Grease is the word this weekend in Melbourne, as Wendy Samantha’s production of the 1970’s high school musical rocks its way into Gasworks Arts Park for a super short season.
Wendy Samantha Productions is a local performing arts school in Melbourne, and the stage version of Grease was the perfect choice for this year’s senior production to showcase the school’s emerging talent. With a minimum age of 14, the energetic cast were refreshingly very close in age to their high school characters – very different to the movie!
For those unfamiliar with the storyline (I’m guessing not many of you), Grease follows the journey of students Danny and Sandy, alongside the T Birds and the Pink Ladies, as they navigate high school to the unforgettable rock n’ roll soundtrack that defined generations.
The stage musical of Grease was originally released in 1971 and has many songs that don’t feature in the movie (released 8 years later in 1978) – a great way to hear from the wider ensemble outside lead characters Sandy and Danny. Another positive thing from Wendy Samantha Productions is that they have adapted the cast slightly on each night of the show to give more performers the opportunity to play lead roles.
On the night that I saw the production, Sandy was played by Laura Wilcox. Wilcox embodied the gentle spirit of pre-transformation Sandy perfectly, and did justice to the character’s iconic vocal numbers such as ‘Hopelessly Devoted To You,’ with her tuneful and sweet voice.
Starring opposite Wilcox was James Worboyes as Danny Zuko. Worboyes is a charismatic and confident performer, and had a smooth and swoon worthy vocal quality in his songs – important for such a suave and beloved character!
Ensemble stars from this performance included Rizzo (Claire Wastell) whose mature stage presence allowed her to portray the sassy ‘villain’ of the show confidently. Marty (Alicia Michaelides) and Frenchy (Emily Sist) were also a pleasure to watch, with Michaelides’ version of ‘Freddy My Love’ receiving rapturous applause from the audience. The T Birds also worked well as a cheeky gang of rabble rousers (which I got a sense might be true to their real-life personalities?) with special mentions going to Kenickie (Johnny D’Arco) and Doody (Stef Burato). Burato in particular provided some great comic moments throughout the show with some script improvisation, perhaps not appreciated by the show director, but very welcomed by the audience.
My favourite ensemble member from this performance was Jan played by Philippa Gray. Gray was bubbly and funny from the get go, never missed a beat of her choreography, and embodied the sweet and endearing character of Jan wonderfully. From the glimpses of vocals we heard in her song ‘Mooning’ with Roger, I see a lot of great potential in this young performer’s future!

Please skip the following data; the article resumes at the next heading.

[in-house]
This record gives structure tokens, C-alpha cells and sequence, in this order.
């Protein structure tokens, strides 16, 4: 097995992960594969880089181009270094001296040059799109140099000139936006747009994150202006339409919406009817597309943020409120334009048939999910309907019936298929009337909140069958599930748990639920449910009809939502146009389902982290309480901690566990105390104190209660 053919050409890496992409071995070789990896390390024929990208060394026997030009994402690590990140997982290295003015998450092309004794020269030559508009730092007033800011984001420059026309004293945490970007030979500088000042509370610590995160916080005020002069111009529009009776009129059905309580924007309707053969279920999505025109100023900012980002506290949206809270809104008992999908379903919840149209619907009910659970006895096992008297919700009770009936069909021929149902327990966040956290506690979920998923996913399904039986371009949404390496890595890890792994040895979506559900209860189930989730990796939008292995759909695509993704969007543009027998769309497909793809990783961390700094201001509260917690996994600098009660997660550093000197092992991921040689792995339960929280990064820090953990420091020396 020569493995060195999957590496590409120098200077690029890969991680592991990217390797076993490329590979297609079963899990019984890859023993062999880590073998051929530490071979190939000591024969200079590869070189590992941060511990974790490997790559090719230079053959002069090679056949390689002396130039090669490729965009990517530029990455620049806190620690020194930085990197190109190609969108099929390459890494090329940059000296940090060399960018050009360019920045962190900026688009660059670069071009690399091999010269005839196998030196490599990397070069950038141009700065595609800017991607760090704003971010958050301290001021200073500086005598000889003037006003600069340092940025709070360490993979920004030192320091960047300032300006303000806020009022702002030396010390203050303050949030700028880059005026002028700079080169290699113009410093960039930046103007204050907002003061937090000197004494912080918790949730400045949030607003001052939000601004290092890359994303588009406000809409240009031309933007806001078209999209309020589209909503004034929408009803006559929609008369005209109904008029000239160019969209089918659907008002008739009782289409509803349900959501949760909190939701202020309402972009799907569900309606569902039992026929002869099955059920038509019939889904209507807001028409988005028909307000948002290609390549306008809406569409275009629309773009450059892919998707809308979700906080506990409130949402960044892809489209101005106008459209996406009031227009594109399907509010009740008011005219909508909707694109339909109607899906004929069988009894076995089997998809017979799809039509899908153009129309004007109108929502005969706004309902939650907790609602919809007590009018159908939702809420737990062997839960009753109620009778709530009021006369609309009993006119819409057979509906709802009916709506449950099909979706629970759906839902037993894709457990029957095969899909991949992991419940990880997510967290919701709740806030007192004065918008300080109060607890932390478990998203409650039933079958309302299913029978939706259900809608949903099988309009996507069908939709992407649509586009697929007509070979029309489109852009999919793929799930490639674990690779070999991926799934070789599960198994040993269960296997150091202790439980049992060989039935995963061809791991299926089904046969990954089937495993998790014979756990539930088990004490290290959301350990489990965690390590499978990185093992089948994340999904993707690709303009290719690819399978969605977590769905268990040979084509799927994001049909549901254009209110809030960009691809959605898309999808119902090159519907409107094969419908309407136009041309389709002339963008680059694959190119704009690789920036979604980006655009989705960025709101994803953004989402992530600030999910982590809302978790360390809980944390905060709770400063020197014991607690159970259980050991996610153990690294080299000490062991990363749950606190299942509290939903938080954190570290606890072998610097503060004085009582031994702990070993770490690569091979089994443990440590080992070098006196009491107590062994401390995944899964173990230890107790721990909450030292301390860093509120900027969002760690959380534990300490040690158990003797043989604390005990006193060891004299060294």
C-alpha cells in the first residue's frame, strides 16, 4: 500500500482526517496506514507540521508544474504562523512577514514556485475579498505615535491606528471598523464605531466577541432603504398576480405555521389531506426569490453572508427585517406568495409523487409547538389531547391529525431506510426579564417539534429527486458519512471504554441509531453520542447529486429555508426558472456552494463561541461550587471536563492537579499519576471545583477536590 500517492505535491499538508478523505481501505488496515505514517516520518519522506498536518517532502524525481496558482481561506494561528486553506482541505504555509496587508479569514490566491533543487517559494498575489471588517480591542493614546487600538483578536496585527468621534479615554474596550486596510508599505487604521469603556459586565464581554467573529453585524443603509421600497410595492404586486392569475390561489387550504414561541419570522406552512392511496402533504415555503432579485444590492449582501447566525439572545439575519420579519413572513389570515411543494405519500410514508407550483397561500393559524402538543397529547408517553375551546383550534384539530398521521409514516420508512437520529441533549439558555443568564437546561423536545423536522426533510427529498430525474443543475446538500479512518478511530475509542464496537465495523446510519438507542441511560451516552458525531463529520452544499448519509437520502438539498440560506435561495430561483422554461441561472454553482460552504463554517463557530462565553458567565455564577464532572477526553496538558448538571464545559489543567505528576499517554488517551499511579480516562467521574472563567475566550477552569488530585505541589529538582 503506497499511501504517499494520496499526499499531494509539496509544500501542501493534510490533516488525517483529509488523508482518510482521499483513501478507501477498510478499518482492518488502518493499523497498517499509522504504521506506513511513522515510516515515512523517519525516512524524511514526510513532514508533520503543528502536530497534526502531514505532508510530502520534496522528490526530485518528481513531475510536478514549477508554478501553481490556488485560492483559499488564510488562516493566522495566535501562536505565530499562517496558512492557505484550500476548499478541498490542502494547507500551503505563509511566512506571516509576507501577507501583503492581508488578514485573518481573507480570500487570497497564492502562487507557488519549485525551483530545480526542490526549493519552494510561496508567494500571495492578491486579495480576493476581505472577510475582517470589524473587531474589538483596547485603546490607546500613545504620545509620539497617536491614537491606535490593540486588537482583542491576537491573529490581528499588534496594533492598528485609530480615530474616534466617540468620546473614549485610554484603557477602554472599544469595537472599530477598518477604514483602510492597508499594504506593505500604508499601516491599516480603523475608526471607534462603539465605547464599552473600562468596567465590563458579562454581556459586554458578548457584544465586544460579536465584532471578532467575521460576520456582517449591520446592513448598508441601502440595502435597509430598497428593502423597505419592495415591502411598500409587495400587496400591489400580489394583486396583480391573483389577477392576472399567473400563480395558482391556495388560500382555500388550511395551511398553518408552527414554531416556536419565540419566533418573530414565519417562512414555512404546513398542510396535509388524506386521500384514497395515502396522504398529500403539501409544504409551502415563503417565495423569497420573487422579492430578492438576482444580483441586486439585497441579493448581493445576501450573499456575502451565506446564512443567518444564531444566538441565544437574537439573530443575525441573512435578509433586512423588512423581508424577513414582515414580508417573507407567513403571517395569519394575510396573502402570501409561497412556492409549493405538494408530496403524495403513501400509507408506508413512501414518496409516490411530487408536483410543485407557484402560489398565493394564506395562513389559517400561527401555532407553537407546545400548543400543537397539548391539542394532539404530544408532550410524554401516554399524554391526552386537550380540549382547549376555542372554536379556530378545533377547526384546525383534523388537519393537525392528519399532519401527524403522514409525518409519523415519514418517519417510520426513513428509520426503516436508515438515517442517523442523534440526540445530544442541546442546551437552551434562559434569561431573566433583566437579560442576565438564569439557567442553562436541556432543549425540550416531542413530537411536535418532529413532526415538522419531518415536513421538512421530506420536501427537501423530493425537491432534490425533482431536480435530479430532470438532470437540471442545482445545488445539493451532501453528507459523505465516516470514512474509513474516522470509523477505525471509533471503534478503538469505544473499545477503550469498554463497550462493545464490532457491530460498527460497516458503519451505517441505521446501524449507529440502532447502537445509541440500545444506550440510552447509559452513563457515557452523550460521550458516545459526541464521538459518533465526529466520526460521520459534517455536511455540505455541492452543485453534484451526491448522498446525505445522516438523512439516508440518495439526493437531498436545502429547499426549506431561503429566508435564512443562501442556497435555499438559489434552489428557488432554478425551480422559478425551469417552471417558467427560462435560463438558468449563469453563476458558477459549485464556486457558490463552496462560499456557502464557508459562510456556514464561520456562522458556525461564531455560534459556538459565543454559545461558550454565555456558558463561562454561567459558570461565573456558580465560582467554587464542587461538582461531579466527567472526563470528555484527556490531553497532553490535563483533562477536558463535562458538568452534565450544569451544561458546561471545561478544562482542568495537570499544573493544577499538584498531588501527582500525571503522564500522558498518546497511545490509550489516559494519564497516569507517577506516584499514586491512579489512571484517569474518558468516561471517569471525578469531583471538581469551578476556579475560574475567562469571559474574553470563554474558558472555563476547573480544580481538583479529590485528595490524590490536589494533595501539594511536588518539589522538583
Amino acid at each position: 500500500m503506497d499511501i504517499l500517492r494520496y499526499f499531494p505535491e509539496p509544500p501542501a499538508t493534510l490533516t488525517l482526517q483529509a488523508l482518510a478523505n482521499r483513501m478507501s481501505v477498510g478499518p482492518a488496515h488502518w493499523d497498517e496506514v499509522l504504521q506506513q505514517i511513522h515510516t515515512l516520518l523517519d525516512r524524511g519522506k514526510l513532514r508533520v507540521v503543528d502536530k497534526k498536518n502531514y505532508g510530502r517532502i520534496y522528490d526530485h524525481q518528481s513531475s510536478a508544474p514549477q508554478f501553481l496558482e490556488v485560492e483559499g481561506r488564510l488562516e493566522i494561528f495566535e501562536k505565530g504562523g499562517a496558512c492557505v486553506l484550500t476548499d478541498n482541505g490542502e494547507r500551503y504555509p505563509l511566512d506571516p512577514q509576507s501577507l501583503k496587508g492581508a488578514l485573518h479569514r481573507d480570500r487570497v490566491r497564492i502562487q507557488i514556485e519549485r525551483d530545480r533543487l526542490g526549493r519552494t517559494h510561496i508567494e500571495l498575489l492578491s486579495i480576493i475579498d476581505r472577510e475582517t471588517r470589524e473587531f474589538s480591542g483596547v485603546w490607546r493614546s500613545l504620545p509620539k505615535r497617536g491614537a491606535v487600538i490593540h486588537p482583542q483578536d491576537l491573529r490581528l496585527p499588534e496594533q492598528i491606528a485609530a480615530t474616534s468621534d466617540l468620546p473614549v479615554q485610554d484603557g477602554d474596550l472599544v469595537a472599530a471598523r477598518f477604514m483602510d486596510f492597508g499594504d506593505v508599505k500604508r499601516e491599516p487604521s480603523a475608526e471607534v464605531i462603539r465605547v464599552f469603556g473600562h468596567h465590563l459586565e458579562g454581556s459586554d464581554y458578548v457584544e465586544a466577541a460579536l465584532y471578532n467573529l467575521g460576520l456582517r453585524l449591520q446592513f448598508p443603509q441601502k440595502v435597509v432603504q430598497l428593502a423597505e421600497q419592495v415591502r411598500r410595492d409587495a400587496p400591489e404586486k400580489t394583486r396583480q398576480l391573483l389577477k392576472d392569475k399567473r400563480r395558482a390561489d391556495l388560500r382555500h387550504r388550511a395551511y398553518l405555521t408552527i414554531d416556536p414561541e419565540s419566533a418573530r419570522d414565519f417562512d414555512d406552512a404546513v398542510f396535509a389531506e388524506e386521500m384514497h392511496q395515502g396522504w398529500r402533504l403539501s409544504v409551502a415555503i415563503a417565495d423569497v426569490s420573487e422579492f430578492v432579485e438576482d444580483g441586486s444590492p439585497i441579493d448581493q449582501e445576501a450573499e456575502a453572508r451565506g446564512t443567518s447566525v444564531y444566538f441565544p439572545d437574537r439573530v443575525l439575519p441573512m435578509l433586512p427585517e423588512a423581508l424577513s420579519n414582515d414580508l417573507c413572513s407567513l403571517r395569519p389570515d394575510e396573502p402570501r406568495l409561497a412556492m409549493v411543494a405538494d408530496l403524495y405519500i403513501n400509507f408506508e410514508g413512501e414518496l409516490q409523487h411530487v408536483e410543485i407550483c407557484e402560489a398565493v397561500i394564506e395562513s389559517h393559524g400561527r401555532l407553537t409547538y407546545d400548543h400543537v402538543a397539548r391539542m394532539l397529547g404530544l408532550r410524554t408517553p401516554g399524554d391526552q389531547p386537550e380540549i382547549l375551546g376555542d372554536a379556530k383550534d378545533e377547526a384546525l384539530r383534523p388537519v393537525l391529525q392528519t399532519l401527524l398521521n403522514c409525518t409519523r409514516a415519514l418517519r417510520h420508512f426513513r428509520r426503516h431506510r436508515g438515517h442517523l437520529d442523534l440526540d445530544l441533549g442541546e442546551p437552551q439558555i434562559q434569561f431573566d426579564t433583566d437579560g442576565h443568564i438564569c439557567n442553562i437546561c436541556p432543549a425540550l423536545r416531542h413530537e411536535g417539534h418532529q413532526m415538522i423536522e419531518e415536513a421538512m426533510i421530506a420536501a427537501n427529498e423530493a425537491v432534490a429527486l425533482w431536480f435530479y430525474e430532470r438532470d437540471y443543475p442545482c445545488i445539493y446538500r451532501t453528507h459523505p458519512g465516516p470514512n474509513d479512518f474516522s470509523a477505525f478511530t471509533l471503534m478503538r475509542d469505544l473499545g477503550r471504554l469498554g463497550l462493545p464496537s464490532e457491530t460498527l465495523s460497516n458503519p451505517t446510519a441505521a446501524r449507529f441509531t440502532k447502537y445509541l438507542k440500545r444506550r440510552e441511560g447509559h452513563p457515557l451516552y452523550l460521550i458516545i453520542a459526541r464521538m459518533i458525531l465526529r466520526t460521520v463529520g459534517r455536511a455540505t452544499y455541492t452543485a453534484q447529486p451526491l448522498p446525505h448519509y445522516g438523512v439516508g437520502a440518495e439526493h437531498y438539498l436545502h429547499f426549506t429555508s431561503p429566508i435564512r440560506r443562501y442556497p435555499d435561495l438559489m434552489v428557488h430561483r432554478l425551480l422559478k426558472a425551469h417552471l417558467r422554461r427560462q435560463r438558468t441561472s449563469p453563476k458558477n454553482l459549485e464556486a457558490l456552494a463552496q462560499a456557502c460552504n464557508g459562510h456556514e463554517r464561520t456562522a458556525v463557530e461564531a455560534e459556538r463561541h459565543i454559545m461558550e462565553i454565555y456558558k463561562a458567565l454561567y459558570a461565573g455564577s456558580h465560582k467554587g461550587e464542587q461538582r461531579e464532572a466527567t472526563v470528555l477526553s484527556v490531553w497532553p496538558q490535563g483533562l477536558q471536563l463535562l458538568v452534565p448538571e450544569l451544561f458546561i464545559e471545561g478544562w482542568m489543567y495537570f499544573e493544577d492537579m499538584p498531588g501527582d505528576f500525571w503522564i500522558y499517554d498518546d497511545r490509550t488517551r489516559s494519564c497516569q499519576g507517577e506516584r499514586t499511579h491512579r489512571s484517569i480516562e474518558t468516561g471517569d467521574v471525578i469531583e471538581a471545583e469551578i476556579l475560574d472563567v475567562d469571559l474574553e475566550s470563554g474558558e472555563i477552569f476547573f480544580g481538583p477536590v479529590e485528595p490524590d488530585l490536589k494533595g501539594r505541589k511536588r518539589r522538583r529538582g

As with many opening nights, there were a few vocal slips scattered throughout the performance, but they did not detract from the audience’s enjoyment of the show, as I could discern from the amount of wolf whistles and whooping going on! While there was no live band accompaniment for this production, I was impressed that the cast kept time with the tape so well and no-one lost their place (as far as I could tell). I have seen many adult performers falter in the wake of backing tracks! The track also made for a note perfect and well balanced support for the young cast, even though it lacked the spontaneity and subtleties of a live band.
Similarly, there were a few opening night scene transition issues which I expect will be ironed out over the coming nights. The pace of the show was sometimes slowed with some lighting and set inaccuracies making for ‘dead space’ in the storyline, which might usually have been filled with a live band vamping to kill time.
This production was presented in the intimate Gasworks Theatre, which I love as a venue. The set was simple yet effective (very impressed with the to scale Greased Lighting car!), as was the lighting plot. The costumes were also well sourced and believable.
Overall, this show provided everything that a performing school production should do. It showcased the talents of many young performers, and allowed them to have a heap of fun while doing it! The enthusiasm and friendship between the cast and crew was evident and enjoyable to watch from start to finish, and I think this is a very important part of community theatre. I applaud the team behind Wendy Samantha Productions, as I could tell from both the performance and program that you worked very hard to help this cast give their best. I’m looking forward to seeing more from these performers and crew in the future!